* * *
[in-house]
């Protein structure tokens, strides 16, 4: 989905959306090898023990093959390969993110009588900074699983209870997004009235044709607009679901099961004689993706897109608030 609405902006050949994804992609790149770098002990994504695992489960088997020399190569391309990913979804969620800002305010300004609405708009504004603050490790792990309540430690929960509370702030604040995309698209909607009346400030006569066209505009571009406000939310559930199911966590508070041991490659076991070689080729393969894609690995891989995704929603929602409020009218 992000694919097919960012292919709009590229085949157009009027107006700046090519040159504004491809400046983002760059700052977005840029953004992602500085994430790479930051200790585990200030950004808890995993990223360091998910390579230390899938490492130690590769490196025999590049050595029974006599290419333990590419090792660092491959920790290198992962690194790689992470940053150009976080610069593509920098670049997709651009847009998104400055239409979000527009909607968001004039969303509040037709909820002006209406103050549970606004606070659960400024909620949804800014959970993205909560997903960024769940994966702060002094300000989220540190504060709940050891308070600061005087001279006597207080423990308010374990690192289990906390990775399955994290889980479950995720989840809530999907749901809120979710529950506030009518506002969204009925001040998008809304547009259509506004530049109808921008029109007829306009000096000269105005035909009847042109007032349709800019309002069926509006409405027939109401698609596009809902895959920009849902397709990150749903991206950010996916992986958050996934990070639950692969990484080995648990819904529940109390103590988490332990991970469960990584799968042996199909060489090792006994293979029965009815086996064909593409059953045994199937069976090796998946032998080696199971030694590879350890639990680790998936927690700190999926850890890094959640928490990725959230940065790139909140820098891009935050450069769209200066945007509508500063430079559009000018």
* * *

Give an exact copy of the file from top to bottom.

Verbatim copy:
[in-house]
């Protein structure tokens, strides 16, 4: 989905959306090898023990093959390969993110009588900074699983209870997004009235044709607009679901099961004689993706897109608030 609405902006050949994804992609790149770098002990994504695992489960088997020399190569391309990913979804969620800002305010300004609405708009504004603050490790792990309540430690929960509370702030604040995309698209909607009346400030006569066209505009571009406000939310559930199911966590508070041991490659076991070689080729393969894609690995891989995704929603929602409020009218 992000694919097919960012292919709009590229085949157009009027107006700046090519040159504004491809400046983002760059700052977005840029953004992602500085994430790479930051200790585990200030950004808890995993990223360091998910390579230390899938490492130690590769490196025999590049050595029974006599290419333990590419090792660092491959920790290198992962690194790689992470940053150009976080610069593509920098670049997709651009847009998104400055239409979000527009909607968001004039969303509040037709909820002006209406103050549970606004606070659960400024909620949804800014959970993205909560997903960024769940994966702060002094300000989220540190504060709940050891308070600061005087001279006597207080423990308010374990690192289990906390990775399955994290889980479950995720989840809530999907749901809120979710529950506030009518506002969204009925001040998008809304547009259509506004530049109808921008029109007829306009000096000269105005035909009847042109007032349709800019309002069926509006409405027939109401698609596009809902895959920009849902397709990150749903991206950010996916992986958050996934990070639950692969990484080995648990819904529940109390103590988490332990991970469960990584799968042996199909060489090792006994293979029965009815086996064909593409059953045994199937069976090796998946032998080696199971030694590879350890639990680790998936927690700190999926850890890094959640928490990725959230940065790139909140820098891009935050450069769209200066945007509508500063430079559009000018």